Urban Street Ethnography Interruptus

Every semester, for almost a decade, I close out the term, by giving my undergraduate students, enrolled in my Contemporary Criminal Justice System class, the option of conducting a very basic urban street ethnography.

Almost all of my students have graduated from a two year program in Criminal Justice from a local community college. Some of them are former or current Criminal Justice practitioners, while others are considering careers in this field. For most of my students, this is their first semester at University of Baltimore (UB).

Armed with a lecture that I deliver on the subject, one reading, a couple of www.youtube.com videos, and a set of detailed instructions, I send them out into the mean streets of Baltimore.

I joke when I say the mean streets, because my detailed assignment instructs students to only walk around the major thoroughfares (and not the back alleys) of the Mount Vernon neighborhood of Baltimore, an approximate five by twelve block area adjacent to the UB campus. I also tell them to walk (not drive) around in pairs (not groups), during the relatively tranquil daylight hours.

There is a respectable amount of pedestrian and vehicular traffic in the Mount Vernon neighborhood. In addition to the Washington Memorial (the first one erected in the United States to commemorate George Washington), which is one of the centerpiece landmarks, there are lots of businesses and organizations located there. Mount Vernon also hosts numerous types of residences like row houses and apartment buildings. Unlike other parts of Charm City, few of the structures are boarded up. There is also a relative diversity of people, in terms of race, ethnicity, and socio-economic status.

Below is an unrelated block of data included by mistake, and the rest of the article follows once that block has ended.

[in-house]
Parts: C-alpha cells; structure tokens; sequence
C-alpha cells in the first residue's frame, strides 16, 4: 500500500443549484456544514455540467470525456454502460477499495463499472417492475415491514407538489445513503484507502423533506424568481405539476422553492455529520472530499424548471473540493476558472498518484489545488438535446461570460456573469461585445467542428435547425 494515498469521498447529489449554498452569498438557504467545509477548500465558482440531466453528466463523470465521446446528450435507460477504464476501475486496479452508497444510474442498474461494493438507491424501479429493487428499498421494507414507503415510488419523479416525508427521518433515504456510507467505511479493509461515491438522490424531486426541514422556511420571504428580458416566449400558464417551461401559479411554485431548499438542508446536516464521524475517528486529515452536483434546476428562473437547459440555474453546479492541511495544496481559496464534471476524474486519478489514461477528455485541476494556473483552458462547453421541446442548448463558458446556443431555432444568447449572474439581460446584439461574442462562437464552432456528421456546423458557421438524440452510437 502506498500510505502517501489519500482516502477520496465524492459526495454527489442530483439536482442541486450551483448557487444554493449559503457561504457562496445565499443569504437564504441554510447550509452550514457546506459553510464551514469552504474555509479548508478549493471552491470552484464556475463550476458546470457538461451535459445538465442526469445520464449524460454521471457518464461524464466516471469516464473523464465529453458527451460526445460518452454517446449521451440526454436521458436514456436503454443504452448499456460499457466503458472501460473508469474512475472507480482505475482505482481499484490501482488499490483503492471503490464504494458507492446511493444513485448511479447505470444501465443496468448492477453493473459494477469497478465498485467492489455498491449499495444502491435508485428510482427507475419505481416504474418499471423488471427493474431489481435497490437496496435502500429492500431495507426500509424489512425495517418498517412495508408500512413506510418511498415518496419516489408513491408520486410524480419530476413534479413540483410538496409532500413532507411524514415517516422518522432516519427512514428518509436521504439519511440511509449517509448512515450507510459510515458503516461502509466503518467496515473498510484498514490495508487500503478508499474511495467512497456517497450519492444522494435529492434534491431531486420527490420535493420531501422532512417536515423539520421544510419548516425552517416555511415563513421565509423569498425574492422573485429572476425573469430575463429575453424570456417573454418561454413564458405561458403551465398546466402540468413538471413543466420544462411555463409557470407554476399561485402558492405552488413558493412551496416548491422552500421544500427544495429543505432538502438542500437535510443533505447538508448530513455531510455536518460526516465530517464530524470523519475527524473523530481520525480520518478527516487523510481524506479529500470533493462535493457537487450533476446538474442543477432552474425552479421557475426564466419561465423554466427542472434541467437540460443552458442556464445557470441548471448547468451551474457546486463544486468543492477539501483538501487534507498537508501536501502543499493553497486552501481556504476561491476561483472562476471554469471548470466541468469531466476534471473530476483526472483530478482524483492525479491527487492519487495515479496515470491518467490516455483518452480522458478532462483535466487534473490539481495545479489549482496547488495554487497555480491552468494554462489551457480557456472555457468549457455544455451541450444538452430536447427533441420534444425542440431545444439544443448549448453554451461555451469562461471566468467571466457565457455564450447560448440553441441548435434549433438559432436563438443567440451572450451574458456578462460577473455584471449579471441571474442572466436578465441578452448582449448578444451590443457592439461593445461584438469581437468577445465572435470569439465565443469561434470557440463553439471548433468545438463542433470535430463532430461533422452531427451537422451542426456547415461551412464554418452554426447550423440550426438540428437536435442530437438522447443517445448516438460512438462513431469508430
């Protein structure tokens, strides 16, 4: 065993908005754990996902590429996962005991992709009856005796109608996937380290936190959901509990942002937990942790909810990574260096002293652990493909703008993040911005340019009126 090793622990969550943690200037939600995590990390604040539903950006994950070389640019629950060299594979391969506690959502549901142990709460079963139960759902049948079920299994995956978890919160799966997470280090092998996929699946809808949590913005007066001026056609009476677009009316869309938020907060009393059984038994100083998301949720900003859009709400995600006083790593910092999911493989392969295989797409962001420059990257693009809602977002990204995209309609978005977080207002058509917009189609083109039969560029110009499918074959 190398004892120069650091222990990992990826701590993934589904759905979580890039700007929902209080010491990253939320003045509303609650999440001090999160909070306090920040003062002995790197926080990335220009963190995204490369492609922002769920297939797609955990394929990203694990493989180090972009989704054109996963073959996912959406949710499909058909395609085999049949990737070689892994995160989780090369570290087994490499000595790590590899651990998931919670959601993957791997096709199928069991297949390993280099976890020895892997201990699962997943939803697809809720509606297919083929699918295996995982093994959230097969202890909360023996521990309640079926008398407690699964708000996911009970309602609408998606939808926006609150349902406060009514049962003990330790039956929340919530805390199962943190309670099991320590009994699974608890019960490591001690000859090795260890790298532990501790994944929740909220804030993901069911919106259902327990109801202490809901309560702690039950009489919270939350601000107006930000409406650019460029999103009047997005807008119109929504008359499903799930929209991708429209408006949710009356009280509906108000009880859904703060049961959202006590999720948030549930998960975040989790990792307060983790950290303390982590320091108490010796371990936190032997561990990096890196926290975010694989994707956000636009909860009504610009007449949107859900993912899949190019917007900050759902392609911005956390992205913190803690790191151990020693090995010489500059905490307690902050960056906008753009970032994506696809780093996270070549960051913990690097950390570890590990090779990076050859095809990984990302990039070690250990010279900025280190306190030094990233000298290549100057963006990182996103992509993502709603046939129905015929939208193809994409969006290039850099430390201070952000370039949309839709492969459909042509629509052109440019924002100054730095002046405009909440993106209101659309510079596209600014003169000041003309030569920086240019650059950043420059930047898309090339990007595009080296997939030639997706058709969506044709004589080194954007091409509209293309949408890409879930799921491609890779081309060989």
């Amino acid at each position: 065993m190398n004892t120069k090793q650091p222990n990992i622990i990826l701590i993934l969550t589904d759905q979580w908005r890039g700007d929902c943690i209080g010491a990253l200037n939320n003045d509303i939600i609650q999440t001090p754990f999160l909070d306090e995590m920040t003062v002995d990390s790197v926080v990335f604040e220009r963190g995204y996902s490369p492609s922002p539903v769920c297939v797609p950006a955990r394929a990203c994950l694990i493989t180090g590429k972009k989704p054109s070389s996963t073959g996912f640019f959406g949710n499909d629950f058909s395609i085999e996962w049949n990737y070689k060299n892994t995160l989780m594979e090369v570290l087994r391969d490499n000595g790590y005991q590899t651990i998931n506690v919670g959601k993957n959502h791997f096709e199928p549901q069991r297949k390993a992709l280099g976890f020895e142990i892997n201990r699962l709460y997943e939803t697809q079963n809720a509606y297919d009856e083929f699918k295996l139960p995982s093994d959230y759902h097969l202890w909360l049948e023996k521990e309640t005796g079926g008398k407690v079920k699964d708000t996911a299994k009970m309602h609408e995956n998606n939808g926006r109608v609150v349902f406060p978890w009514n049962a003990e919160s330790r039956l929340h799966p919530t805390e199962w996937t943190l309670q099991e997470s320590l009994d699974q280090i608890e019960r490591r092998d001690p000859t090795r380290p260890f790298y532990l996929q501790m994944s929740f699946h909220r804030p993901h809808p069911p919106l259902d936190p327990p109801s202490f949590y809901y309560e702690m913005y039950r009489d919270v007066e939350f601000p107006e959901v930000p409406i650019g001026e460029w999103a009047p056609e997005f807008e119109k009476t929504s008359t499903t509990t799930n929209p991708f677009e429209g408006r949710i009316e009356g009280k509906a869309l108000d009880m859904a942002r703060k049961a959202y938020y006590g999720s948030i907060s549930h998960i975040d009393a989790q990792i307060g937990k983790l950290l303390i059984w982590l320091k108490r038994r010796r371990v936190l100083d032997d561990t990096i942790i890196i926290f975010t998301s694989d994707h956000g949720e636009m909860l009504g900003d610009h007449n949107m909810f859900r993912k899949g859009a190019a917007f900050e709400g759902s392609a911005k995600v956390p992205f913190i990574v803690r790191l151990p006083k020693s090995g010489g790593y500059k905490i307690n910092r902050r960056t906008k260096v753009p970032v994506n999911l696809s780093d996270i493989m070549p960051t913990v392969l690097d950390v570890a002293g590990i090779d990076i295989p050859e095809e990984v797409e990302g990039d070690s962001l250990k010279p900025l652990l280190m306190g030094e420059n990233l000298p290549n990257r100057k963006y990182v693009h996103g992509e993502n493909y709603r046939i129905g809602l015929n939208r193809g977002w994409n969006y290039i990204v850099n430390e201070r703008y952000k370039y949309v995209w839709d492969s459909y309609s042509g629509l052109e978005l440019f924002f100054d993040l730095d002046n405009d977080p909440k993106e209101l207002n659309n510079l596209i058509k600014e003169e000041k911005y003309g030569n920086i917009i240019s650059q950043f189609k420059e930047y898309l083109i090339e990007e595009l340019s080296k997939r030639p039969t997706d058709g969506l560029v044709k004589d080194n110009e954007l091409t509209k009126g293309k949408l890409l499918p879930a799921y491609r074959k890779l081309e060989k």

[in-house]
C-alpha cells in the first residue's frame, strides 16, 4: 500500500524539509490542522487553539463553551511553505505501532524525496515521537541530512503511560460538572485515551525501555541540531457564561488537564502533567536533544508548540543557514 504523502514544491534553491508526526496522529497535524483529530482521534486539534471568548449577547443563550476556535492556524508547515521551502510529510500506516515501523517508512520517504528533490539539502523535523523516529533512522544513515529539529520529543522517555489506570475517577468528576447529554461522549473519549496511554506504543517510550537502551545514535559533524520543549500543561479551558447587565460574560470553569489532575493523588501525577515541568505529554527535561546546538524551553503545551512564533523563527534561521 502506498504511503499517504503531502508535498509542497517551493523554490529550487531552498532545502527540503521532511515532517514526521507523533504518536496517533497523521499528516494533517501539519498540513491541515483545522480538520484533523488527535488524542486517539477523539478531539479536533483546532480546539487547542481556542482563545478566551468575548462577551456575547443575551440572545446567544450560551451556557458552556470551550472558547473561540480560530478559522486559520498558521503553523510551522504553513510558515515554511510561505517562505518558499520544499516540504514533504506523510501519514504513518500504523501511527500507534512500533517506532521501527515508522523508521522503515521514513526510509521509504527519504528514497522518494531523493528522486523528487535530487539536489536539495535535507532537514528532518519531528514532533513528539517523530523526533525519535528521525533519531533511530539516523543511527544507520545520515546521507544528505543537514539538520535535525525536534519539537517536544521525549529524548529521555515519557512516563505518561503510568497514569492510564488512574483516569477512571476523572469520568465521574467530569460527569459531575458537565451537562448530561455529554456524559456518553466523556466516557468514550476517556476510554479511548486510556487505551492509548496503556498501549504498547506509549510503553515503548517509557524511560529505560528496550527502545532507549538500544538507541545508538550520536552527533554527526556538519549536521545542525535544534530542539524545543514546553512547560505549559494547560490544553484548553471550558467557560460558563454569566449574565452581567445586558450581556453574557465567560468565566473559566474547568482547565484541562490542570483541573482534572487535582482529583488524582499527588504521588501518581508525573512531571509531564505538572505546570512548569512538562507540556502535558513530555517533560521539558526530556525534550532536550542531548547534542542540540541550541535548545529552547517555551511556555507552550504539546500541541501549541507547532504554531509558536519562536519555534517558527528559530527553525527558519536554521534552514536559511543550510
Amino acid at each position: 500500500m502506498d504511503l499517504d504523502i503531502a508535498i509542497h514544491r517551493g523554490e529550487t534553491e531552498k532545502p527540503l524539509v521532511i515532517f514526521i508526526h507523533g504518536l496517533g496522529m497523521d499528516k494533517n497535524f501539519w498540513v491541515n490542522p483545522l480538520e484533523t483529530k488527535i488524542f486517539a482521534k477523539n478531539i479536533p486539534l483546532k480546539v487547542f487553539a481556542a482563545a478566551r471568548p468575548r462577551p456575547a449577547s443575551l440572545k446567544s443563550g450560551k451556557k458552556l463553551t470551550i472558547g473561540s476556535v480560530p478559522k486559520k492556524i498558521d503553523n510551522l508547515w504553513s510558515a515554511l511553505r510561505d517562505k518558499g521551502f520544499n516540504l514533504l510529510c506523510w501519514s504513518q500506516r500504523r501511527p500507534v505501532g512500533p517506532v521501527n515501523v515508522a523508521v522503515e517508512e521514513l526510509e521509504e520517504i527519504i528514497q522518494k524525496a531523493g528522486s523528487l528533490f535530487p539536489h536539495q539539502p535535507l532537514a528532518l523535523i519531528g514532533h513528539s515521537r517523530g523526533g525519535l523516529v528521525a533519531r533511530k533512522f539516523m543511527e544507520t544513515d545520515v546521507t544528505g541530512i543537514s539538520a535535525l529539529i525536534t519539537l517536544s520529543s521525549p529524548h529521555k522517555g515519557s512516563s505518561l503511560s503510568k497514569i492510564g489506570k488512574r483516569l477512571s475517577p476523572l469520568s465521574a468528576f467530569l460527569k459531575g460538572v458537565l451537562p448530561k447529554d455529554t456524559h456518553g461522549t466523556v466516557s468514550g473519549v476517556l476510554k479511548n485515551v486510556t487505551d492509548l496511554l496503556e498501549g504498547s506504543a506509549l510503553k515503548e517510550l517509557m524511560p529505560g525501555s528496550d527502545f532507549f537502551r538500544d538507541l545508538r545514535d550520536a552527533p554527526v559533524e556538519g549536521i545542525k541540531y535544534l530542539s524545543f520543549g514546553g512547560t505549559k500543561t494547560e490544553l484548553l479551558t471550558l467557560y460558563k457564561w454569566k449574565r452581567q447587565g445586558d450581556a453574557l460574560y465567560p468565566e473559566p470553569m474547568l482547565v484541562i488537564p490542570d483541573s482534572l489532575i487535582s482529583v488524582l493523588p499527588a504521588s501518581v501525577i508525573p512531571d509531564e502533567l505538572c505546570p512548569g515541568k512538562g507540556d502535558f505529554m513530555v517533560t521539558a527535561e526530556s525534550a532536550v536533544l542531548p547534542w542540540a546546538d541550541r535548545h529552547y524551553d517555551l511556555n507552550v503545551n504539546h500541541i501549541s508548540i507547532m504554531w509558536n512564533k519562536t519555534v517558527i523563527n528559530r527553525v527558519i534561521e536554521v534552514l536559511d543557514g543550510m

I encourage, but don’t mandate, my students to speak to the people they encounter. Most importantly I tell them to not simply or superficially report what they see, but to tell me a story about what they observe, whom they encounter, what they hear, what they smell, etc. Most importantly, I want my students to critically reflect upon what they experience.

I use this assignment for a number of reasons. I know that in the academic field of Criminology/Criminal Justice, because the field is so heavily dominated by quantitative research, this may be the first and only time that they get the opportunity to engage in qualitative research that involves their actual participation.

Another reason I give my students the option to complete this exercise, is because after a semester of listening to me ramble or rant on about the criminal justice system, I realize that they need a break and there is no better excuse to get out of the classroom, and “to get their hands dirty,” than though first-hand experience like going out into the field.

The street ethnography assignment also provides students with an additional opportunity to hone their writing skills.

To some extent, the exercise is also a chance for my students to apply the material they learned during the semester to a real life situation. In this vein, it’s important for students to not only learn the material they are presented with in the classroom at a conceptual level, but to apply what they learn to the communities in which they live and work and vice versa.

Most importantly, I use this assignment to force my students to confront negative stereotypes they may have about Baltimore; especially the one that concerns how dangerous the city is. Many of my students come from the surrounding counties. For them, going to the University of Baltimore is the first time that they have encountered the city up close. They come to UB with a great deal of trepidation. Many of my students, like most Americans, have negative perceptions about Baltimore and its street culture based on shows like The Wire. At the very least my students learn that not all areas of Baltimore are dangerous. And that not all dangerous parts of the city are dangerous all the time.

Many of my students report that the assignment is one of the most interesting and fun things they have done all semester in my class.

Now, because of COVID-19 I can’t require my students to do this assignment any more. Predictably the university is worried about liability issues.

Sure, modified street ethnographies conducted by students during the pandemic can be done. But they involve numerous hoops and ladders that need to be negotiated, making the entire process a headache, and not fun. Doing an ethnography under masked conditions and social distancing significantly minimizes what I’m trying to accomplish.

One of the things that I’m looking forward to after the pandemic settles down, is getting my students back on the streets, so they can encounter what occurs on them, understand their unique street culture, and benefit from the knowledge that they gain through the exercise I exposed them to.

Photo credit: Elvert Barnes, Walk North Baltimore MD